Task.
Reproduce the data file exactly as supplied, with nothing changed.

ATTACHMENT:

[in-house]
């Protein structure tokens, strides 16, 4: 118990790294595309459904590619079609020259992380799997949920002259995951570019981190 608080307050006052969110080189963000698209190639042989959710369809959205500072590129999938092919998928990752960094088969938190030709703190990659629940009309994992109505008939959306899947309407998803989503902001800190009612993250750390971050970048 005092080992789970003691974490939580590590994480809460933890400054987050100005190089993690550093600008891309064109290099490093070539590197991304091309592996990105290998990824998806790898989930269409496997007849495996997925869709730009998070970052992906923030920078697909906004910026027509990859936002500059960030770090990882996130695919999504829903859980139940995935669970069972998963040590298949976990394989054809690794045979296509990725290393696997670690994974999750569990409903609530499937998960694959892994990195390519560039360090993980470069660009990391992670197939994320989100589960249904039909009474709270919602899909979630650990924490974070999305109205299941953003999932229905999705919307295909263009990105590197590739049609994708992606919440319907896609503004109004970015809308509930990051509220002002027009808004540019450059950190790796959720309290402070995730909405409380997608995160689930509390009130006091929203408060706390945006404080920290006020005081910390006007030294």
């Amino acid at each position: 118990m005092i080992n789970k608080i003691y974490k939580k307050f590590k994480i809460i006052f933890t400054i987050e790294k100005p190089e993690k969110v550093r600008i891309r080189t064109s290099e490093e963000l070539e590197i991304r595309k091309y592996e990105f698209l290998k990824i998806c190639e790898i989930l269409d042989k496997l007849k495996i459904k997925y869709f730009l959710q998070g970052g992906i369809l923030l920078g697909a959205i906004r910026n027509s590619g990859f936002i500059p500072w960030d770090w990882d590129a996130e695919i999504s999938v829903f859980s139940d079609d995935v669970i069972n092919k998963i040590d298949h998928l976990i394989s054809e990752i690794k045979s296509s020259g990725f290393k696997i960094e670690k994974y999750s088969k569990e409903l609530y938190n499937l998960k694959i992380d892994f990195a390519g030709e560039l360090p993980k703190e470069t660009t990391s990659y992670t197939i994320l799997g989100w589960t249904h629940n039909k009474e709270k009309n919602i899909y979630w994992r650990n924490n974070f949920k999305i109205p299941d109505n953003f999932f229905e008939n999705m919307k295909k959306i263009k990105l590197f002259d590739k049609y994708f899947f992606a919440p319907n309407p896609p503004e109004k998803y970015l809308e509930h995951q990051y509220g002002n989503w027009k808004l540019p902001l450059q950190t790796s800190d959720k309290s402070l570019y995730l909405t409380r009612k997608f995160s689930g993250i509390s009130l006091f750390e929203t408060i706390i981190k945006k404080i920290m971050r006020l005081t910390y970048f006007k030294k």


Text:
[in-house]
């Protein structure tokens, strides 16, 4: 118990790294595309459904590619079609020259992380799997949920002259995951570019981190 608080307050006052969110080189963000698209190639042989959710369809959205500072590129999938092919998928990752960094088969938190030709703190990659629940009309994992109505008939959306899947309407998803989503902001800190009612993250750390971050970048 005092080992789970003691974490939580590590994480809460933890400054987050100005190089993690550093600008891309064109290099490093070539590197991304091309592996990105290998990824998806790898989930269409496997007849495996997925869709730009998070970052992906923030920078697909906004910026027509990859936002500059960030770090990882996130695919999504829903859980139940995935669970069972998963040590298949976990394989054809690794045979296509990725290393696997670690994974999750569990409903609530499937998960694959892994990195390519560039360090993980470069660009990391992670197939994320989100589960249904039909009474709270919602899909979630650990924490974070999305109205299941953003999932229905999705919307295909263009990105590197590739049609994708992606919440319907896609503004109004970015809308509930990051509220002002027009808004540019450059950190790796959720309290402070995730909405409380997608995160689930509390009130006091929203408060706390945006404080920290006020005081910390006007030294």
């Amino acid at each position: 118990m005092i080992n789970k608080i003691y974490k939580k307050f590590k994480i809460i006052f933890t400054i987050e790294k100005p190089e993690k969110v550093r600008i891309r080189t064109s290099e490093e963000l070539e590197i991304r595309k091309y592996e990105f698209l290998k990824i998806c190639e790898i989930l269409d042989k496997l007849k495996i459904k997925y869709f730009l959710q998070g970052g992906i369809l923030l920078g697909a959205i906004r910026n027509s590619g990859f936002i500059p500072w960030d770090w990882d590129a996130e695919i999504s999938v829903f859980s139940d079609d995935v669970i069972n092919k998963i040590d298949h998928l976990i394989s054809e990752i690794k045979s296509s020259g990725f290393k696997i960094e670690k994974y999750s088969k569990e409903l609530y938190n499937l998960k694959i992380d892994f990195a390519g030709e560039l360090p993980k703190e470069t660009t990391s990659y992670t197939i994320l799997g989100w589960t249904h629940n039909k009474e709270k009309n919602i899909y979630w994992r650990n924490n974070f949920k999305i109205p299941d109505n953003f999932f229905e008939n999705m919307k295909k959306i263009k990105l590197f002259d590739k049609y994708f899947f992606a919440p319907n309407p896609p503004e109004k998803y970015l809308e509930h995951q990051y509220g002002n989503w027009k808004l540019p902001l450059q950190t790796s800190d959720k309290s402070l570019y995730l909405t409380r009612k997608f995160s689930g993250i509390s009130l006091f750390e929203t408060i706390i981190k945006k404080i920290m971050r006020l005081t910390y970048f006007k030294k």